The time we write in demands that we sidestep the general and enter into the specific, an art and act that is at once inquisitive as it is ambitious. The challenge we face is not that we cannot simply generalize, or that we are not readily given to generalization. The imminent difficulty is that we have become conscious of the multiplicity of the specific, and the various nuances of our narratives.
But there is something even more complex. What are we? When we call ourselves ‘African’ what are we saying? Achmat Dangor – “…there is something noble about being an African, despite all the inherent contradictions. It is an intuitive sense of being and belonging, intangible almost. A ‘feeling’ more than a knowledge, and hence capable of transcending all the painful contradictions, and given the right conditions, of healing the deep ethnic, linguistic and religious schisms that Africa as a people.”
How, then, do we confront intangibility? Because we can replace ‘African’ with ‘Nigerian’ or whatever other nationality.
In Mia Couto’s African Issues: Fleeting Identities, a number of assertions are made:
- Being a border creature favours me: between races, cultures, religions; between the universes of the oral and the written. And as I am Mozambican, another border exists: that between the West and the East.
- First of all, the obsession with classifying what is and what is not African, starts in Europe.
- No one knows exactly what to be ‘authentically African’ really means…An African writer faces a demand never made of a European or an American. He is obliged to prove his authenticity.
- …we may have a name, but we do not have individuality, we are “Africans.” As if everything were the same within this plural term. As if Africa did not have the right to diversity and to its own multiculturalism.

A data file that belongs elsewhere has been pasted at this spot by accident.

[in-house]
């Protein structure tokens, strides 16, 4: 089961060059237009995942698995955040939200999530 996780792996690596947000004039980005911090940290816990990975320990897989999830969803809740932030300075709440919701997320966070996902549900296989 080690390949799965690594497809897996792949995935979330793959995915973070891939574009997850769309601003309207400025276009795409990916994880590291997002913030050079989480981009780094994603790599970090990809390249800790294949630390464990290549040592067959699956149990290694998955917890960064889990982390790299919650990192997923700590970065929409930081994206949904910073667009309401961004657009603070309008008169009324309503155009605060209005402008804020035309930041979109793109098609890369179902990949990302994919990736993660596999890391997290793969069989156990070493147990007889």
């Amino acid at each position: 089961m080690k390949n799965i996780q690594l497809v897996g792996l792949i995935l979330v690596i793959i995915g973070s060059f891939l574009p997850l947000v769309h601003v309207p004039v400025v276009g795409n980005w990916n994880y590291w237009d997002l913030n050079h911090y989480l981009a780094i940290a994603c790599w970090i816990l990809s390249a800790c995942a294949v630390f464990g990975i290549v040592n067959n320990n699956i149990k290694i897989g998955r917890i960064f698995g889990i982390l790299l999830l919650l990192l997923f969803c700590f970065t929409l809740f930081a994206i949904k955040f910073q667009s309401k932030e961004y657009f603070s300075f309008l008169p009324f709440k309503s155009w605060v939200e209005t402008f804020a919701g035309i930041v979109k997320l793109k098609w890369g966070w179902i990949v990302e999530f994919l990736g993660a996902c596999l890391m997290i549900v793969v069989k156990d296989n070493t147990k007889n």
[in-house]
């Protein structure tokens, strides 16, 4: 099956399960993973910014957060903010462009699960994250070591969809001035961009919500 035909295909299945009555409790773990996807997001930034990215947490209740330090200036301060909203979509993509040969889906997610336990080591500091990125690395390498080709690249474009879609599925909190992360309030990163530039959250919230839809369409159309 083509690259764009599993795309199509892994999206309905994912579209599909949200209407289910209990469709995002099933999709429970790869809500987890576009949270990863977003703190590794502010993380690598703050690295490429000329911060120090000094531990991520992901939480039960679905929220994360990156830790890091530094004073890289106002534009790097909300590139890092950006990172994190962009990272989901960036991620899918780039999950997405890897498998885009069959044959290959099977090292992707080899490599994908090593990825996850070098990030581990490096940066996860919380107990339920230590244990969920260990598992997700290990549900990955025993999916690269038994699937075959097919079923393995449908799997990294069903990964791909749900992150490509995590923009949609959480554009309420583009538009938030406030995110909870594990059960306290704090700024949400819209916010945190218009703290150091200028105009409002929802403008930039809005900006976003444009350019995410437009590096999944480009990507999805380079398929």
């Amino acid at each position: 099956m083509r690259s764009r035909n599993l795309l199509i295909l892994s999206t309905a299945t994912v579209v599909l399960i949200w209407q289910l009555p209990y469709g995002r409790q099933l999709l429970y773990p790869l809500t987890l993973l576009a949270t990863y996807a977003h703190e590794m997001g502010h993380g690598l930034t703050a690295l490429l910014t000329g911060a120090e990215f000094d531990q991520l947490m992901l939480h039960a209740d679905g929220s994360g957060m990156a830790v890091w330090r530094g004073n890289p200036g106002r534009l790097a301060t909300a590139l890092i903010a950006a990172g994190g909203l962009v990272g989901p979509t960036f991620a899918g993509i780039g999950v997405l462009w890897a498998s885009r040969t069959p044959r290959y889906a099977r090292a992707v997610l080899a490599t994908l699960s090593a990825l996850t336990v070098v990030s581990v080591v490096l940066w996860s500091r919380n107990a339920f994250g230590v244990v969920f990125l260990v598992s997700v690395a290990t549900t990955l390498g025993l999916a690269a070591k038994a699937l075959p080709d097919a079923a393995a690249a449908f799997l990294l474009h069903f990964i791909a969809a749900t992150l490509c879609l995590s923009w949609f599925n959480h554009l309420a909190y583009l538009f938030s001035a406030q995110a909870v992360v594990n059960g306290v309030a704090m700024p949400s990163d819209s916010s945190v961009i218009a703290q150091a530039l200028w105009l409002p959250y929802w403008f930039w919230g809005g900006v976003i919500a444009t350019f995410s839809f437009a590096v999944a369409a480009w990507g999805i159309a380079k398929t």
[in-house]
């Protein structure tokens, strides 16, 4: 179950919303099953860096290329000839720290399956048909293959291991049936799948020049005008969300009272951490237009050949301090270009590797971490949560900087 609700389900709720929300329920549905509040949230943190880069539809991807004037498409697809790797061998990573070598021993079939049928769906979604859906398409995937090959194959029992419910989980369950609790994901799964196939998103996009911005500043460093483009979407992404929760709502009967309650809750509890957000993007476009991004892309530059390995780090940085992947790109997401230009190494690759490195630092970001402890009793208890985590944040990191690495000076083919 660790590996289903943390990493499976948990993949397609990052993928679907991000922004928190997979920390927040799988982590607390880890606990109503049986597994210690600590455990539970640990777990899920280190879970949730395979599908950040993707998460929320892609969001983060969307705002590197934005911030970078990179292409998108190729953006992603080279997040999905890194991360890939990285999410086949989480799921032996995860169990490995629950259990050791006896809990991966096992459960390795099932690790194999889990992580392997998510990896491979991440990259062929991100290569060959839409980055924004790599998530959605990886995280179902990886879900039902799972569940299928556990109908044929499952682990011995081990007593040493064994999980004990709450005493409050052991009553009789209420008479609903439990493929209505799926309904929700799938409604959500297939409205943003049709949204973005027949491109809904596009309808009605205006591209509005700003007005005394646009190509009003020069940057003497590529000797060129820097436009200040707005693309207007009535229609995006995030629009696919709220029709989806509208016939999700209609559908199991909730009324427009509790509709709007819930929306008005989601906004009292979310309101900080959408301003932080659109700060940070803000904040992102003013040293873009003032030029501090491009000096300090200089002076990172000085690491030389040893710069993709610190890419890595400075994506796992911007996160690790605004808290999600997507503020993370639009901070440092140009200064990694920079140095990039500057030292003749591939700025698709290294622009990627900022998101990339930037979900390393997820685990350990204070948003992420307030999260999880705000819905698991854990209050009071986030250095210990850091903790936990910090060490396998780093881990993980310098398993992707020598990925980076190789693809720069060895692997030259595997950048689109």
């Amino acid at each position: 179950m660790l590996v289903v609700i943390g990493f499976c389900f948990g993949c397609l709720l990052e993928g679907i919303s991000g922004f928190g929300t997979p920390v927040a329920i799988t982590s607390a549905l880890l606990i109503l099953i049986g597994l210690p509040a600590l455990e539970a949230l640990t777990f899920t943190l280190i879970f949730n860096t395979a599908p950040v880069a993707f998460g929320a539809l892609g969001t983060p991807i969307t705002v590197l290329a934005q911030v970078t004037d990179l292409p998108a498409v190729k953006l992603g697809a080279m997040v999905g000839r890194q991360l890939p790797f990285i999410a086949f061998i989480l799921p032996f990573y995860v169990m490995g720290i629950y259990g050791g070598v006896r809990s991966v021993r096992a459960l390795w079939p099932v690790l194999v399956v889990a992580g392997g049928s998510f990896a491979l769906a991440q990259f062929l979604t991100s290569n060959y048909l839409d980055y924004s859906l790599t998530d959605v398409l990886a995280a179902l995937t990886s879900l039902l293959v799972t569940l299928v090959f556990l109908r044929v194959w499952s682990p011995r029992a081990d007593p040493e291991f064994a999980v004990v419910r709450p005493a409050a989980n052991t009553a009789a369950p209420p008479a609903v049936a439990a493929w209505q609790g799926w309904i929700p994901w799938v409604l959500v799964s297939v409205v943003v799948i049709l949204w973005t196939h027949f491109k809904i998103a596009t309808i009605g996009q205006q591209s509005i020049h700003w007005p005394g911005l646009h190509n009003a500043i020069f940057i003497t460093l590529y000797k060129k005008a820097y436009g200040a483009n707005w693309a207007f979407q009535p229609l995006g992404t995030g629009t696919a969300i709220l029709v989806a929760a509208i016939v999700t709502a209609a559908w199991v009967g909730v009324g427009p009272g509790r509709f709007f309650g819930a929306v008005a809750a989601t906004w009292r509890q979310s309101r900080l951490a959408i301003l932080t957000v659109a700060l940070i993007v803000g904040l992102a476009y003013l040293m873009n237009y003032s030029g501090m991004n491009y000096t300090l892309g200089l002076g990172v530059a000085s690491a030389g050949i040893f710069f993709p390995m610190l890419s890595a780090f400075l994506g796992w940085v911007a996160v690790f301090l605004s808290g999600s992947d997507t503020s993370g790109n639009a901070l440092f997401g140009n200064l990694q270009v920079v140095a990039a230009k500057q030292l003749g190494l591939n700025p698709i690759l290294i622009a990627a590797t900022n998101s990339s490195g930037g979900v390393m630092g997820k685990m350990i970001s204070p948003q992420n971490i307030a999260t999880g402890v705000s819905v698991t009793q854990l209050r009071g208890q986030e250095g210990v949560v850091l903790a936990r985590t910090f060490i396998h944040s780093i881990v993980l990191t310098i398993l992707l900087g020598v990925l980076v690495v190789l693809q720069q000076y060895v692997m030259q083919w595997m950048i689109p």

- The “white man” invented the “black man” in order to dominate him better.
- What is known today as “Africa” is the result of European racist invention. The Africans adopted this same concept without questioning it from a historical point of view.
- The absence of nation was imposed on us by colonialism; the urgency for it is being imposed on us by neo-colonialism
- The opposition between what is traditional –seen as the uncontaminated side of African culture –and what is modern (where literature has its place), is, in great measure, a false contradiction.
- Africa has an absolute right to modernity.
- To be both inside and outside is a privilege in a world in which frontiers are disappearing. To be at the same time indigenous and alien puts them in the position of a privileged visitor, the seamstress of different cultural cloths.
- Colonial domination invented a large part of the past and of African tradition. Ironically, some African intellectuals, wanting to negate Europe, opened their arms to some of these old colonial concepts.
For Saraba 13, we expect that with ‘Africa’ as our theme, prospective contributors would share our dilemma, incomprehensively stated above. We only accept poetry, fiction, nonfiction and photographs that take our submission guidelines into consideration. The deadline for submission is November 15, and the Issue would be released in January 2013.
For questions on the forthcoming issue and general enquiries, please write our Managing Editor, firstname.lastname@example.org.